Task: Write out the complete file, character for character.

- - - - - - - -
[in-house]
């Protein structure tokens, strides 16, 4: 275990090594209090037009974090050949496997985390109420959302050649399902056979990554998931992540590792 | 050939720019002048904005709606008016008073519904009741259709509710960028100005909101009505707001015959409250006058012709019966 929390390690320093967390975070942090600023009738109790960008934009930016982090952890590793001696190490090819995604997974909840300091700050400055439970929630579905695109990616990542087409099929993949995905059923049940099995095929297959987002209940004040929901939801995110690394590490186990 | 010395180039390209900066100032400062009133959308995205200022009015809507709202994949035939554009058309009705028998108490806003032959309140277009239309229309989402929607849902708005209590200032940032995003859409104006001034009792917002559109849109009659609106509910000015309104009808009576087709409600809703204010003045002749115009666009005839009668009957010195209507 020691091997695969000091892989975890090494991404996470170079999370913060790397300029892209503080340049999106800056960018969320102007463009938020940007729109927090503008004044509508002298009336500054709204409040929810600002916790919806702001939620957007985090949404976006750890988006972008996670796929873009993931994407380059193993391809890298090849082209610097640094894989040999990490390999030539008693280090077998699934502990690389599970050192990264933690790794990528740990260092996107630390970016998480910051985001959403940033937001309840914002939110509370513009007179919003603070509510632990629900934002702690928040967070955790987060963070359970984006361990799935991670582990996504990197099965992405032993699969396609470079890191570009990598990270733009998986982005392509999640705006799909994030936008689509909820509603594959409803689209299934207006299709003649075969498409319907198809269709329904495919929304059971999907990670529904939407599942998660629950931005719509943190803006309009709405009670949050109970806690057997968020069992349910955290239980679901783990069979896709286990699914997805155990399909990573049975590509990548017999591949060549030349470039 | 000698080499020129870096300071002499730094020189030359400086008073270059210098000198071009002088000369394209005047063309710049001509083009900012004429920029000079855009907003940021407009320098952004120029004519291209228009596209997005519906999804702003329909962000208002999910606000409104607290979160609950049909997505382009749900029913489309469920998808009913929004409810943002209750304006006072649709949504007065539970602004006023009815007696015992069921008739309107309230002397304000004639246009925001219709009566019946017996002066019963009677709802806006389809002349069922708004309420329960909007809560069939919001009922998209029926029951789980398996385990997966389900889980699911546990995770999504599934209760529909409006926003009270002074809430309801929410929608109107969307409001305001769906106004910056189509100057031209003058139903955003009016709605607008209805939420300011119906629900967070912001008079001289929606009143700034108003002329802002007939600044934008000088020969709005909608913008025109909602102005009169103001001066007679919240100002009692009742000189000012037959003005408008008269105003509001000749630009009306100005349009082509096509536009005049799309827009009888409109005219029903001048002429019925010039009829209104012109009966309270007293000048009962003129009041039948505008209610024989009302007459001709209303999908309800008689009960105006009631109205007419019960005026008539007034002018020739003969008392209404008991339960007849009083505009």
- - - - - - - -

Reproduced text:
[in-house]
């Protein structure tokens, strides 16, 4: 275990090594209090037009974090050949496997985390109420959302050649399902056979990554998931992540590792 | 050939720019002048904005709606008016008073519904009741259709509710960028100005909101009505707001015959409250006058012709019966 929390390690320093967390975070942090600023009738109790960008934009930016982090952890590793001696190490090819995604997974909840300091700050400055439970929630579905695109990616990542087409099929993949995905059923049940099995095929297959987002209940004040929901939801995110690394590490186990 | 010395180039390209900066100032400062009133959308995205200022009015809507709202994949035939554009058309009705028998108490806003032959309140277009239309229309989402929607849902708005209590200032940032995003859409104006001034009792917002559109849109009659609106509910000015309104009808009576087709409600809703204010003045002749115009666009005839009668009957010195209507 020691091997695969000091892989975890090494991404996470170079999370913060790397300029892209503080340049999106800056960018969320102007463009938020940007729109927090503008004044509508002298009336500054709204409040929810600002916790919806702001939620957007985090949404976006750890988006972008996670796929873009993931994407380059193993391809890298090849082209610097640094894989040999990490390999030539008693280090077998699934502990690389599970050192990264933690790794990528740990260092996107630390970016998480910051985001959403940033937001309840914002939110509370513009007179919003603070509510632990629900934002702690928040967070955790987060963070359970984006361990799935991670582990996504990197099965992405032993699969396609470079890191570009990598990270733009998986982005392509999640705006799909994030936008689509909820509603594959409803689209299934207006299709003649075969498409319907198809269709329904495919929304059971999907990670529904939407599942998660629950931005719509943190803006309009709405009670949050109970806690057997968020069992349910955290239980679901783990069979896709286990699914997805155990399909990573049975590509990548017999591949060549030349470039 | 000698080499020129870096300071002499730094020189030359400086008073270059210098000198071009002088000369394209005047063309710049001509083009900012004429920029000079855009907003940021407009320098952004120029004519291209228009596209997005519906999804702003329909962000208002999910606000409104607290979160609950049909997505382009749900029913489309469920998808009913929004409810943002209750304006006072649709949504007065539970602004006023009815007696015992069921008739309107309230002397304000004639246009925001219709009566019946017996002066019963009677709802806006389809002349069922708004309420329960909007809560069939919001009922998209029926029951789980398996385990997966389900889980699911546990995770999504599934209760529909409006926003009270002074809430309801929410929608109107969307409001305001769906106004910056189509100057031209003058139903955003009016709605607008209805939420300011119906629900967070912001008079001289929606009143700034108003002329802002007939600044934008000088020969709005909608913008025109909602102005009169103001001066007679919240100002009692009742000189000012037959003005408008008269105003509001000749630009009306100005349009082509096509536009005049799309827009009888409109005219029903001048002429019925010039009829209104012109009966309270007293000048009962003129009041039948505008209610024989009302007459001709209303999908309800008689009960105006009631109205007419019960005026008539007034002018020739003969008392209404008991339960007849009083505009």